Tuesday, October 13, 2009

Clameur De Haro's Political Compass

With fellow bloggers St Ouennais and Nick Palmer both having been kind enough to reveal their positions after taking the assessment questionnaire on The Political Compass, Clameur de Haro can hardly refrain from showing his own.
Attempting reverse analysis here is an inexact science, because the answers do not have corresponding scores on each of the axes, but for what it's worth, CdeH guesses that on the Authoritarian - Libertarian scale, the scoring from his antipathy to excessive state power and legislative restrictions on personal freedom is probably pulled back a little by the scoring from his support for a robust stance on both defence and the protection of the family as the principal societal unit.
But - wouldn't it be interesting and revealing if we could persuade all States' Members to take the test - and then publish the results so that we can all see exactly where they stand? Do any of them have the cojones to take up the challenge?
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Nick Palmer said...

Interesting to see that all three of us have approximately the same score on the authoritarian/libertarian scale.

I would have said that I was more conservative than my score indicated. I was brought up in a "middle class" Tory blue house, reading the Daily Express. I became more socially minded in a non-typical way. When I was 16 I worked out that our current type of civilisation was not sustainable and determined myself to have a go at solving the problem.

I came to see that the right-wing way of solving some defined problem worked after a fashion but only because it ignored so many other important facets of life like sustainability of resources and energy and justice to the majority. I saw that the left-wing way could work if we had the hive mentality of social insects but trusting barely evolved chimps to make socialism work was expecting too much and endlessly supplying peoples' ever expanding "needs/greeds" was not sustainable either.

I adopted some leftish ideas because they were necessary to solve the whole problem. I have become more collectivist whilst staying irritatingly (to some) individualist. Team players can achieve goals but mavericks create goals and are the source of most creativity.

Nick Palmer said...

Actually, I only really commented above because I intended to say what a cracking idea it would be to get all States Members to take the test. I got a bit distracted.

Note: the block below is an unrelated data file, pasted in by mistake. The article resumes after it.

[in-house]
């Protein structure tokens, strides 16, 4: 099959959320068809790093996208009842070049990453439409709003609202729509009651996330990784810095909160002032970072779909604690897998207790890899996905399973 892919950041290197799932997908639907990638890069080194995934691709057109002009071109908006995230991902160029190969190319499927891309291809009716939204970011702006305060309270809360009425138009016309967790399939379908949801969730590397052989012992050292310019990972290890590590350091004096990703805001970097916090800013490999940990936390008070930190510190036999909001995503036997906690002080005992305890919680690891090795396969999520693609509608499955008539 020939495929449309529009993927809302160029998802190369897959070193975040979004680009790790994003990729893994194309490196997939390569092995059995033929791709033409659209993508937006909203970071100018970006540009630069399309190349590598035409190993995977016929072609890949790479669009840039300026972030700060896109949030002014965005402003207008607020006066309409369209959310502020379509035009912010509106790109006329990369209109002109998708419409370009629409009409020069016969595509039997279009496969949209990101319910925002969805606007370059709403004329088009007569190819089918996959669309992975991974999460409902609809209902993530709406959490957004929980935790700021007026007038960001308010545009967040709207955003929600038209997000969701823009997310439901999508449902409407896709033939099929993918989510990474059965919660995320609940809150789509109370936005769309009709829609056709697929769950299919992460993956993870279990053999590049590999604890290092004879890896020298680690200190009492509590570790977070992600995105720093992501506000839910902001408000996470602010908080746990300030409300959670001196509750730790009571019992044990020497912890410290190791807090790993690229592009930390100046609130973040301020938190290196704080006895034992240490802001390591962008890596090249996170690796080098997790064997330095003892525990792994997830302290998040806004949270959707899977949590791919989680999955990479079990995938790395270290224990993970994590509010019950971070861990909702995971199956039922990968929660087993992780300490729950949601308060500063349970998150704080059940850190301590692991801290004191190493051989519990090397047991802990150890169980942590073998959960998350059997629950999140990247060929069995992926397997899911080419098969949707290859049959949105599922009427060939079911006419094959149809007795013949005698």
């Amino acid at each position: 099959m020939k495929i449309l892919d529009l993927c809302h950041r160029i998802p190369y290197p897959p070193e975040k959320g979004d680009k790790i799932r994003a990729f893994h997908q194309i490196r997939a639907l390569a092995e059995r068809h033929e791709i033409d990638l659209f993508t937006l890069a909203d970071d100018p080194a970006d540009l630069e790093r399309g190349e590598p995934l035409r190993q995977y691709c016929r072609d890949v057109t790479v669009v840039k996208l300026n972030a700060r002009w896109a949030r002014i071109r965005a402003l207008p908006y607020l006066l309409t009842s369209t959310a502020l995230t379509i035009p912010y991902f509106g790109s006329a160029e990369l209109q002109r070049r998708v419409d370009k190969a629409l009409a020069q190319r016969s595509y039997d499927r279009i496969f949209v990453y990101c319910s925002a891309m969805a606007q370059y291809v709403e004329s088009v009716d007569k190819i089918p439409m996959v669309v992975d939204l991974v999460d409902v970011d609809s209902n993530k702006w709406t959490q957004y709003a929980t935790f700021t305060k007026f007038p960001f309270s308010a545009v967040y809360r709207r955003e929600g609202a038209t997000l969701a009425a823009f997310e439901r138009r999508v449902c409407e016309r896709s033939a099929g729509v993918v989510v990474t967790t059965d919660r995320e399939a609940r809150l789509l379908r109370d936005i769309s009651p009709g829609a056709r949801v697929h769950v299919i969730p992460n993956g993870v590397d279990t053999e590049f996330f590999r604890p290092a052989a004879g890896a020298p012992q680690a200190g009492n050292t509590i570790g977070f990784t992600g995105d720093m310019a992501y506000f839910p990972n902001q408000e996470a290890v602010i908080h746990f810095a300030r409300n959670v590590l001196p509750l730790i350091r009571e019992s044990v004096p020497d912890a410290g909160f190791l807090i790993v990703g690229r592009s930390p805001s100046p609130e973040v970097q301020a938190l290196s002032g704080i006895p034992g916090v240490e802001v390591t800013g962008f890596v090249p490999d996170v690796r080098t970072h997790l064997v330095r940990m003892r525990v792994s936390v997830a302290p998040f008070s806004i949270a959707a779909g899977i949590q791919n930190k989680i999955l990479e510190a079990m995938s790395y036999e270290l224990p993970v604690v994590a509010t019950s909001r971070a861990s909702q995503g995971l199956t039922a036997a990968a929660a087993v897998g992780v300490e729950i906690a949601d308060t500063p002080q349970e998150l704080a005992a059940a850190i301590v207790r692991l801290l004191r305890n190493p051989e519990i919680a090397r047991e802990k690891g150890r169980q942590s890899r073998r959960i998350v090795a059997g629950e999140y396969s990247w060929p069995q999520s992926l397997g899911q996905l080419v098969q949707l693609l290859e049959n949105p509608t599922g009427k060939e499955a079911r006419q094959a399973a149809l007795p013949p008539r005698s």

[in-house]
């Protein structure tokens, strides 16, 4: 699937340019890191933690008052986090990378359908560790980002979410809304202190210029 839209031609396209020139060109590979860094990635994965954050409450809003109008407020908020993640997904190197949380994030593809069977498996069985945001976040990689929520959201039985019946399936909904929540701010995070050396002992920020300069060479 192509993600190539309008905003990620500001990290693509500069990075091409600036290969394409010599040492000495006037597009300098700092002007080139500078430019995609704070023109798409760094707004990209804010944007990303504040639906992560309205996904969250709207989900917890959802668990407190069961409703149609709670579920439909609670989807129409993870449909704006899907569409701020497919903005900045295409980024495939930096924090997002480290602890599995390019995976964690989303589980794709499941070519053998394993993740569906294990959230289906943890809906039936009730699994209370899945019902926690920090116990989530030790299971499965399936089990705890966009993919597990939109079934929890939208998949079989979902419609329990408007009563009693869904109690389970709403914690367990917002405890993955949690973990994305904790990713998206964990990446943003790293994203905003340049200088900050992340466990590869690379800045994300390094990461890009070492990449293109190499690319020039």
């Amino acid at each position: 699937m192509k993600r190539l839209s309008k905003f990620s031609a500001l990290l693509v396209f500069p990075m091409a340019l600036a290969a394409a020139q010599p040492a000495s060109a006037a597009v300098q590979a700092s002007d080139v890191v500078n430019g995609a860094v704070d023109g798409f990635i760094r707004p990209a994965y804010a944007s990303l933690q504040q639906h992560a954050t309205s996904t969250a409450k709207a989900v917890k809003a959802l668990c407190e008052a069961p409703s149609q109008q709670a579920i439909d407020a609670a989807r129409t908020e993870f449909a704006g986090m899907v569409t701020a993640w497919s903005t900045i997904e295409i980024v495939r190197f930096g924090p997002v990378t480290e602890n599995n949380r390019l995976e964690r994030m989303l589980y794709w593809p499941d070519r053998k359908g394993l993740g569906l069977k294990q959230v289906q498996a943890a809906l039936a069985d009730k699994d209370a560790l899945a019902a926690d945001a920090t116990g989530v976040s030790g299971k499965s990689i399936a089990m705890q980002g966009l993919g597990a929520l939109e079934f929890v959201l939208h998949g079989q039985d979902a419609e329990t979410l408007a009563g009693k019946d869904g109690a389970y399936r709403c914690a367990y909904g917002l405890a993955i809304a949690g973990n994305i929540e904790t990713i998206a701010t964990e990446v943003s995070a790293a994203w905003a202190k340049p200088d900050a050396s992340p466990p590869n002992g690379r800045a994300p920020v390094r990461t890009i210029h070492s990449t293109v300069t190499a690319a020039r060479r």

p.s. Unfortunately, some members would need quite a few of the questions explained to them - slowly

Clameur de Haro said...

Nick - in your 2nd paragraph above, you have hit on something on which you and CdeH would be in total agreement: with the possible exception, that is, of the need to add "....and in words of one syllable".

CdeH is in the throes of finalising construction of a version on which local scores could be displayed - only the three of us on it so far, but he wonders how, with some wider dissemination, we can get a bit of a bandwagon rolling?

Nick Palmer said...

Waste of time finding out where T le S stands after this latest EU bombshell. I hope he knows what the gentlemanly thing to do is.

TonyTheProf said...

I've just done mine now. I did feel that some of the questions did not allow enough precision.

A simple (and relatively non-political) example would be smacking a child - I would say it may be ok but that does depend on the level of the smack, and it could be abusive; I've known children being beaten with their father's slipper, which is clearly not right. What does one answer to a question which does not allow that degree of nuance - which can be extremely important?

So I wouldn't take it too seriously, especially as it probably can't cope with distributism on its scale.

Equally someone might think democracy was good because it is the best system for a free people, or it is the best system for constraining leaders who are flawed, and may not wish to give up power without force, because it allows non-violent removal of leaders.

So a tad simplistic, methinks.

Oh, and I come out in the same box as Ghandi, the Dalai Lama and Nelson Mandela.

David Rotherham said...

I did the Political Compass quiz some time ago, and found it very American in its frame of reference. Thus, I scored as far left as Tony the Prof, when I am used to thinking of myself as a very moderate right-winger clinging to one-nation-conservatism.
Mind you, I think the whole left-right scale has drifted rightwards in recent years. The definition of "centre-left" Wikipedia had when I looked is my views in a nutshell, while supposed moderate left-winger Tony Blair was too much of a Thatcherite for my taste.